Microsatellite Markers for Heracleum persicum (Apiaceae) and Allied Taxa: Application of Next-Generation Sequencing to Develop Genetic Resources for Invasive Species Management
- 383 Downloads
Invasive giant hogweeds are infamous in Europe for causing ecological and economic damage, but genetic resources for their study are limited. We used next-generation sequencing to develop a microsatellite library for Heracleum persicum, a widespread invasive in Nordic countries. In addition, these markers were cross amplified with the closely related Heracleum mantegazzianum, Heracleum sosnowskyi, Heracleum sphondylium, and the putative hybrid H. persicum × H. sphondylium, as well as the more distantly related Anthriscus sylvestris. We designed and validated 164 primer pairs. A cost-effective PCR approach with modified forward primer, reverse primer, and fluorescently labeled universal tail was used to test the functionality of each marker. Twenty-five of thirty markers screened on eight geographically distant samples of H. persicum were polymorphic. The number of alleles was 2–4 whereas the expected and observed heterozygosity varied from 0.06 to 0.84 and 0.0 to 1.0 respectively. The cross-species amplification efficiency was 84–100 %, in which 60–76 % of the cross-species amplified markers were polymorphic for Heracleum taxa including H. persicum × sphondylium. Three out of eight of the cross-amplified markers were polymorphic in Anthriscus sylvestris. Ordination revealed a clear genetic structure of Heracleum taxa. Thus, these markers can serve as important genetic resources for understanding taxonomy, population genetics, and phylogeny of giant hogweeds and their hybrids, which in turn, is expected to contribute to invasive species management.
KeywordsInvasive species Giant hogweeds Hybridization Microsatellites Universal tails Biodiversity conservation
We would like to thank Atefeh Pirany for collecting samples from Iran. We are grateful to Jens-Petter Kjemprud, Embassy of Norway in Iran, for delivering samples from Iran. We would also like to thank Sarka Jahodova for sample contribution. The authors are thankful to all the sample contributors listed in Tables 1 and 2. We would like to thank two anonymous reviewers for their constructive comments which were invaluable while preparing this manuscript. Finally, we would like to thank Matthew Perisin from Department of Ecology and Evolution, University of Chicago, for language correction. This project was funded by Tromsø Museum, UiT—the Arctic University of Norway.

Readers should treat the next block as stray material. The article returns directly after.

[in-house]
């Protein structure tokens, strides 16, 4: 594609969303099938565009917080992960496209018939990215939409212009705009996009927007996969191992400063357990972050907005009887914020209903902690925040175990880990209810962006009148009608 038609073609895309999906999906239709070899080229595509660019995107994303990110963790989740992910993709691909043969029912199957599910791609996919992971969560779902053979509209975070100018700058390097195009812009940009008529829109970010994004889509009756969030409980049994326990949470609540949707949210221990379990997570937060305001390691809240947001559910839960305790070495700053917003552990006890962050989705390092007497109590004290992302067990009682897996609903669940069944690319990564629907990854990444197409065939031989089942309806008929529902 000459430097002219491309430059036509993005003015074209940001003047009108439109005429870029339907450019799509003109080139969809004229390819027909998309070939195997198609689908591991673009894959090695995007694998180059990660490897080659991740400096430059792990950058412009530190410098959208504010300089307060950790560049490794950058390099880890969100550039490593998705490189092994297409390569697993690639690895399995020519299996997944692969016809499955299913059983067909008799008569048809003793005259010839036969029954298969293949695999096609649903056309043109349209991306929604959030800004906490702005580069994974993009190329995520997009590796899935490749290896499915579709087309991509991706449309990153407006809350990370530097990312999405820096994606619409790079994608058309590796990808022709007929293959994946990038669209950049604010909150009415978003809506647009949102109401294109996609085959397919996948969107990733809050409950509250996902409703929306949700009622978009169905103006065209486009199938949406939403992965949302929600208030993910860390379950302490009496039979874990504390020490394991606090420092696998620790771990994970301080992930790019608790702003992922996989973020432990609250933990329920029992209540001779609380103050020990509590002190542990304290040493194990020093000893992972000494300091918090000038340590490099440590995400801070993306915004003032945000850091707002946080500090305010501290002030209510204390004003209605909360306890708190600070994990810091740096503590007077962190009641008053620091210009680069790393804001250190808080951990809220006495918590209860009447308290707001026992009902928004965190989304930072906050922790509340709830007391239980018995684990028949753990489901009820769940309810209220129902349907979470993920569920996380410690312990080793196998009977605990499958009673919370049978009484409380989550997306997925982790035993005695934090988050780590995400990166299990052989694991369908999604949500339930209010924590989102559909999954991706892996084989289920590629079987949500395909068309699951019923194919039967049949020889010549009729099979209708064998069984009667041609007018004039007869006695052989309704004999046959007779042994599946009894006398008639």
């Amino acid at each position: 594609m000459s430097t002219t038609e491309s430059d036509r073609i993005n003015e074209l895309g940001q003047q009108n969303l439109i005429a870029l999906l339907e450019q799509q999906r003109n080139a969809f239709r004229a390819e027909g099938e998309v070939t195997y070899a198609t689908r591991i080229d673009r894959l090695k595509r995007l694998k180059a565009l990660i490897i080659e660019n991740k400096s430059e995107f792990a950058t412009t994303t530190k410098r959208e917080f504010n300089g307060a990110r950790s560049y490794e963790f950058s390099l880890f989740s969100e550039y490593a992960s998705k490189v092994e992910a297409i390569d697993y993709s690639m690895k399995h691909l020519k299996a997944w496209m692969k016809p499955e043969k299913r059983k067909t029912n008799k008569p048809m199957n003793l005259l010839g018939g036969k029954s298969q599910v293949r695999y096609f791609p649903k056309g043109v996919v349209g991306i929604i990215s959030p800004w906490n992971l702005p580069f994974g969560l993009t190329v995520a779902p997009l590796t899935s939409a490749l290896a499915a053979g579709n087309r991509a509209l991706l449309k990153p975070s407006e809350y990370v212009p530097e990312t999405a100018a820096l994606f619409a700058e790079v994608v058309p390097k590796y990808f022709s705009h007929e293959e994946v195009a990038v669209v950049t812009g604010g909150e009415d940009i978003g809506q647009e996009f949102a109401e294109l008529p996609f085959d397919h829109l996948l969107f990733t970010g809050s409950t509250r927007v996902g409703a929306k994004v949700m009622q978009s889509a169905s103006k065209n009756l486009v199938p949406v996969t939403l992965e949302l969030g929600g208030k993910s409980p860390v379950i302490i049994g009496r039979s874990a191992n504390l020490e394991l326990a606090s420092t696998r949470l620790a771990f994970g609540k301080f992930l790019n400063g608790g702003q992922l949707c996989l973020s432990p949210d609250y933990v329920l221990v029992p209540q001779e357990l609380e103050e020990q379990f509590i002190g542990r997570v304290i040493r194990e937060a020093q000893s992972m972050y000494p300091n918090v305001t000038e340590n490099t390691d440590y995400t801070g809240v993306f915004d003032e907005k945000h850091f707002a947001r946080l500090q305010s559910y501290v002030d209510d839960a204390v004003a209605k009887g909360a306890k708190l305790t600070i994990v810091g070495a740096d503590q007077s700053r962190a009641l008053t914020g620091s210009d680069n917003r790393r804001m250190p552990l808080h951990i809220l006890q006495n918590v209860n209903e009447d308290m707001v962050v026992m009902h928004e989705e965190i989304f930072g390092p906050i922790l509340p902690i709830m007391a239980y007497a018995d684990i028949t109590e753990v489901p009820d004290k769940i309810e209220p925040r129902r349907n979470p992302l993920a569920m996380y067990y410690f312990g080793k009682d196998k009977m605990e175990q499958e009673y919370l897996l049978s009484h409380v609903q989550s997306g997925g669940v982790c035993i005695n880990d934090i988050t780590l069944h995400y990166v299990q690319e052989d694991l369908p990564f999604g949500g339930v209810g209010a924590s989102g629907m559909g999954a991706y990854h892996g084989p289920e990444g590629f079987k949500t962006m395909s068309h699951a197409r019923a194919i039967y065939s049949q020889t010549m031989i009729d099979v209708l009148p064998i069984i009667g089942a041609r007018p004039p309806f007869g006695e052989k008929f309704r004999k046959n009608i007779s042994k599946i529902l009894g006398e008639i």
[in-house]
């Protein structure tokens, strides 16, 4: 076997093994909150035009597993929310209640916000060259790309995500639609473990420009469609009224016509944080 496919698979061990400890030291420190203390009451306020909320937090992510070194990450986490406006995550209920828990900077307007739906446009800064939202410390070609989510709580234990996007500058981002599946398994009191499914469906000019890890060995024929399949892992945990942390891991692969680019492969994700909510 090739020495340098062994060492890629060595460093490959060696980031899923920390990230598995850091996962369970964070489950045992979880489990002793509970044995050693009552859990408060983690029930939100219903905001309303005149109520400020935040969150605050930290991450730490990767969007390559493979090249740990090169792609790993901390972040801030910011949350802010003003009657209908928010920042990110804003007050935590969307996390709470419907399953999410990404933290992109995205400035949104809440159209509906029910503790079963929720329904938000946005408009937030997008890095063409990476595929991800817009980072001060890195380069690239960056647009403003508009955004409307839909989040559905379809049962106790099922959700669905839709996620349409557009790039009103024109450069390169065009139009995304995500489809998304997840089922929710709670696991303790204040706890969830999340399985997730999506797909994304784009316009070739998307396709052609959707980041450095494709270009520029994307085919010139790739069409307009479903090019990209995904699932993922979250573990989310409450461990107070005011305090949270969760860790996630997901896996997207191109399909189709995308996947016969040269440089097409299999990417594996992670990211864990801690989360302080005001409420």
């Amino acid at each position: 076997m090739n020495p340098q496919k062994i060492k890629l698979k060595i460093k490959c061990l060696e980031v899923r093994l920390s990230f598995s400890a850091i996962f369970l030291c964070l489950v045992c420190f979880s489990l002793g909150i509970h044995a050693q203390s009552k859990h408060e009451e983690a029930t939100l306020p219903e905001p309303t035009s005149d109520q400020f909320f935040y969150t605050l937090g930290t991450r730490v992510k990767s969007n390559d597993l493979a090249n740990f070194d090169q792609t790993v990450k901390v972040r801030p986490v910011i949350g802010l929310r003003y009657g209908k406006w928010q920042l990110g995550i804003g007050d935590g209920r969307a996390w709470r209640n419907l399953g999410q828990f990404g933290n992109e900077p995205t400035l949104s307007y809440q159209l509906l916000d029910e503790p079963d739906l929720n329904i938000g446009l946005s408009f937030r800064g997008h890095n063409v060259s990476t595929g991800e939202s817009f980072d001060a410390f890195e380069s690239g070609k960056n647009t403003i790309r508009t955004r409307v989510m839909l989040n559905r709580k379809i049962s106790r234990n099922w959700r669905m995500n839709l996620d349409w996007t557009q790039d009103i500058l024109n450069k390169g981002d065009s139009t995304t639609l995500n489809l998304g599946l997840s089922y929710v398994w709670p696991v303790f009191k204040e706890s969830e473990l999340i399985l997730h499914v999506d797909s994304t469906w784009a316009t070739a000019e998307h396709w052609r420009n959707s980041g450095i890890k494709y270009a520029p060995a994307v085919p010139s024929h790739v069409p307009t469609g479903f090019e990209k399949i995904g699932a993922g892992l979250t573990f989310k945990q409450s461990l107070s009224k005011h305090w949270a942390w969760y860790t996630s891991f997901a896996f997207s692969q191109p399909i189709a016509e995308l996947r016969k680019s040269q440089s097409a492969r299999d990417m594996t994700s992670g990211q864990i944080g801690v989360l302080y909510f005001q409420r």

DPR, TA, and IGA designed the project, obtained funding, and performed the fieldwork. MFA instructed DPR during primer optimization and laboratory work. DPR performed the laboratory work and wrote the manuscript. All coauthors commented on the manuscript.
Conflict of Interest
The authors declare no conflict of interest.
- Anonymous (2009) Type-it Microsatellite PCR hand book: for reliable multiplex PCR-based analysis of microsatellites without the need for optimization. Qiagen, Hilden, Germany. http://www.qiagen.com/resources/resourcedetail?id=d6135896-0466-4d9d-aeef-1c4f23f8964e&lang=en. Accessed 15 December 2012
- Anonymous (2011) emPCR amplification method manual - Lib L LV. 454 Sequencing, Branford, Connecticut, USA. http://454.com/downloads/my454/documentation/gs-flx-plus/emPCR-Amp-Lib-L-LV-Method-Manual_XLPlus_May2011.pdf. Accessed 07 November 2014
- Butler J (2005) Constructing STR multiplex assays. In: Carracedo A (ed) Forensic DNA Typing Protocols, vol 297. Methods in Molecular Biology. Humana Press, Totowa, New Jersey, pp 53–65Google Scholar
- Elvebakk A (1992) Has Heracleum laciniatum auct. scand. been introduced to North Norway through England? Polarflokken 16:313–316Google Scholar
- Fading P, Watson MF (2005) Heracleum Linnaeus. In: Zhengyi W, Raven P (eds) Flora of China (Apiaceae through Ericaceae), vol 14. Missouri Botanical Garden Press, St. Louis, pp 194–202Google Scholar
- Fröberg L (2010) Heracleum L. In: Jonsell B, Karlsson T (eds) Flora Nordica (Thymelaeaceae to Apiaceae), vol 6. The Swedish Museum of Natural History, Stockholm, pp 224–234Google Scholar
- Henry P, Provan J, Goudet J, Guisan A, JahodovÁ Š, Besnard G (2008) A set of primers for plastid indels and nuclear microsatellites in the invasive plant Heracleum mantegazzianum (Apiaceae) and their transferability to Heracleum sphondylium. Mol Ecol Resour 8:161–163. doi: 10.1111/j.1471-8286.2007.01911.x CrossRefPubMedGoogle Scholar
- Nielsen C, Ravn HP, Nentwig W, Wade M (eds) (2005) The giant hogweed best practice manual. Guidelines for the management and control of an invasive weed in Europe. Forest and Landscape Denmark, Hoersholm, Denmark, p 44Google Scholar
- Sell P, Murrell G (2009) Flora of Great Britain and Ireland. Volume 3 (Mimosaceae-Lentibulariaceae) vol 3. Cambridge University Press, New YorkGoogle Scholar
- Stace C (2010) New flora of the British Isles, 3rd edn. Cambridge University Press, CambridgeGoogle Scholar
- Thiele J, Otte A (2007) Impact of Heracleum mantegazzianum on invaded vegetation and human activities. In: Pysek P, Cock MJW, Nentwig W, Ravn HP (eds) Ecology and management of giant hogweed (Heracleum mantegazzianum). CABI, Wallingford, pp 144–156Google Scholar